Who should receive our brother's inheritance if he can't be found?

Birdland1950 asked...

My brother can't be found, and it says in our father's will that "in the event that the above person or persons predeceases me, I give that same money or personal property to his or her surviving benficiaries."

What does that mean? We don't know if he is alive or not. Our father has his children named in the will, and he left us cash. Who will get my brother's share if we can't find him or if he is dead?

Expert Answer

Amy Shelf is an attorney specializing in estate planning and probate for individuals and families of all means.

Usually, if a person named to take property in a will cannot be located, that property is distributed as if that person died before the person who made the will—in this case, your father.


Often, however, the person responsible for administering the will, called an executor or administrator, must hold the assets that should have gone to the missing person for a period of time (frequently as long as five years or more) before distributing the assets he or she was named to get. That way, if the missing person is living, he or she can claim the property.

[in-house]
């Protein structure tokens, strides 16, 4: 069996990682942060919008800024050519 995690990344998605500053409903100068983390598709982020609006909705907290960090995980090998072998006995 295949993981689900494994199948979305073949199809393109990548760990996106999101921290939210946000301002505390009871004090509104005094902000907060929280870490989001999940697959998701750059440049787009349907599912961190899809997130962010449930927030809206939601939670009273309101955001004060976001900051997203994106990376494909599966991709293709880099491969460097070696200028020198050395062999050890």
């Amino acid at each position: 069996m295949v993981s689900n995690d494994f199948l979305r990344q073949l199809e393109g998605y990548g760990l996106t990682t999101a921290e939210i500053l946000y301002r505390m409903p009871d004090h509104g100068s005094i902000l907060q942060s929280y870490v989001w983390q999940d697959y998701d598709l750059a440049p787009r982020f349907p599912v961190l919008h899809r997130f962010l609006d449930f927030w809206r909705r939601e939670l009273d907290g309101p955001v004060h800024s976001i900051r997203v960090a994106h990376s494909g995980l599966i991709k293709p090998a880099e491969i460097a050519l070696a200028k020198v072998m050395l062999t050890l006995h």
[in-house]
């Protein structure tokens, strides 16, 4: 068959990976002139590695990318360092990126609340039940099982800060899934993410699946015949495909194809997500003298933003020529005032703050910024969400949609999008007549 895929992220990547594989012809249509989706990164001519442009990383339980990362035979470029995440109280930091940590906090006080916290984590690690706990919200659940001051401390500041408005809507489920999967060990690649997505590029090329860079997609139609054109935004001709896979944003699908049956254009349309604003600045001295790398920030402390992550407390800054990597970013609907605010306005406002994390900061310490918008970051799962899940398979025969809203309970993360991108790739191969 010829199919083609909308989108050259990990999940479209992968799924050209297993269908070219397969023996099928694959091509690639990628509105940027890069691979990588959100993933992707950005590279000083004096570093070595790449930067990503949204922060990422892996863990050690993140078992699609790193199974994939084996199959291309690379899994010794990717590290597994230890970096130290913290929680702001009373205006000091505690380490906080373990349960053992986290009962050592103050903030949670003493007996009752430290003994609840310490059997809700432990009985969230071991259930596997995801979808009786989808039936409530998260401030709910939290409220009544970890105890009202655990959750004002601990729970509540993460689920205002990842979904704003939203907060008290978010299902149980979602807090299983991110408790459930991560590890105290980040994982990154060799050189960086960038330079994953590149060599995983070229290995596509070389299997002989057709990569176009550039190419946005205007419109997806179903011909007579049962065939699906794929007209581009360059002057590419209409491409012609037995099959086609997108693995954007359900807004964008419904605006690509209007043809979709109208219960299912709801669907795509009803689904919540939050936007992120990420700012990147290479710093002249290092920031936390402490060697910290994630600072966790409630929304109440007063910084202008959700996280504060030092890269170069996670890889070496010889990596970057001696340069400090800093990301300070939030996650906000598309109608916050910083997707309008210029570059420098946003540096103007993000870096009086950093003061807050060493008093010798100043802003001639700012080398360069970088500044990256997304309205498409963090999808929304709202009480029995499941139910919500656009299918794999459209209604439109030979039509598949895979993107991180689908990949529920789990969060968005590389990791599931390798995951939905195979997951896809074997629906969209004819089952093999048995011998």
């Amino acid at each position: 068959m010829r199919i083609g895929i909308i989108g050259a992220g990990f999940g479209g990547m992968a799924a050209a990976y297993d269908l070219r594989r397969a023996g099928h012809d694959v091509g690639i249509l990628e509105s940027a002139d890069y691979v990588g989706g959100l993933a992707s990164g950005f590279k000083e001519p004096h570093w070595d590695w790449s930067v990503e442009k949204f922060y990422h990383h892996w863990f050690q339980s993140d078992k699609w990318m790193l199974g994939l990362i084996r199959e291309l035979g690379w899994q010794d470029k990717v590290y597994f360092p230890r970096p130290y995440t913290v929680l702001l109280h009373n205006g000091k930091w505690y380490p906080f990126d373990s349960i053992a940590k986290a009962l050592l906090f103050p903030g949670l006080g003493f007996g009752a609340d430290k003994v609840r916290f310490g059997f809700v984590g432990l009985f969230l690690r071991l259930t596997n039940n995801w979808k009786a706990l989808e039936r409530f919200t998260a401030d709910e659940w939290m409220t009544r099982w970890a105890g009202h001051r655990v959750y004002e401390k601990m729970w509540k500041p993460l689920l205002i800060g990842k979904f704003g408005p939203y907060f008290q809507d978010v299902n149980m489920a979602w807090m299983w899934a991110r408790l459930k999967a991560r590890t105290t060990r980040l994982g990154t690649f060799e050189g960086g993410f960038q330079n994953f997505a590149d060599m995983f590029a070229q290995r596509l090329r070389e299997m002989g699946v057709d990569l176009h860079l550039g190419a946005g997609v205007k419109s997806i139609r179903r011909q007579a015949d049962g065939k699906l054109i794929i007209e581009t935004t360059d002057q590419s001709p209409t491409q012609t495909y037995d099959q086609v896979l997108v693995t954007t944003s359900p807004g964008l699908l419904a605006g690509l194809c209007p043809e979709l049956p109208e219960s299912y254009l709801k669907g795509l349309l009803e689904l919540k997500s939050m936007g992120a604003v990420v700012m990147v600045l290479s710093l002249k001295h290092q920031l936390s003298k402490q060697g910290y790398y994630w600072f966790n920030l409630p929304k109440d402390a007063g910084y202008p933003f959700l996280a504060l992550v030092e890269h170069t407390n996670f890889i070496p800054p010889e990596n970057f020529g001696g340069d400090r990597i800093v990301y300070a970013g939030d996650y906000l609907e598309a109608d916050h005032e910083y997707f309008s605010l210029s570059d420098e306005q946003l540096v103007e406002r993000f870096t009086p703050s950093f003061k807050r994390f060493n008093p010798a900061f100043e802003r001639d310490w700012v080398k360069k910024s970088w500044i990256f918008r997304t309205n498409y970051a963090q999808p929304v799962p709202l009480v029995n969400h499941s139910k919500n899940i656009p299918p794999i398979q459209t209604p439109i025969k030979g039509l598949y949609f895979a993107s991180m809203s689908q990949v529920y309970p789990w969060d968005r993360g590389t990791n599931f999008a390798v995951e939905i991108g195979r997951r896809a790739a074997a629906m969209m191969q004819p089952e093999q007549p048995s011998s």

Before a beneficiary will be considered missing, the probate court will require that you describe what you have done to locate him or her—and may also ask you to take additional steps, such as hiring a private investigator if you have not hired one already.


If, in fact, your brother remains missing, the question becomes this: “Who are his surviving beneficiaries?” Unfortunately, it is not so easy to say.


It may be that the will should be interpreted so that “surviving beneficiaries” is equivalent to his “heirs at law.” This seems more likely if, in fact, your brother is never found but you cannot establish that he died. Heirs at law are determined by state law, but usually are spouse and children—and if there are no such relations, then parents, then siblings, with other relatives named down the line.


If, on the other hand, it is established that your brother died, his “surviving beneficiaries” may be determined by his will if he left one, or any probate proceeding that took place to distribute his property.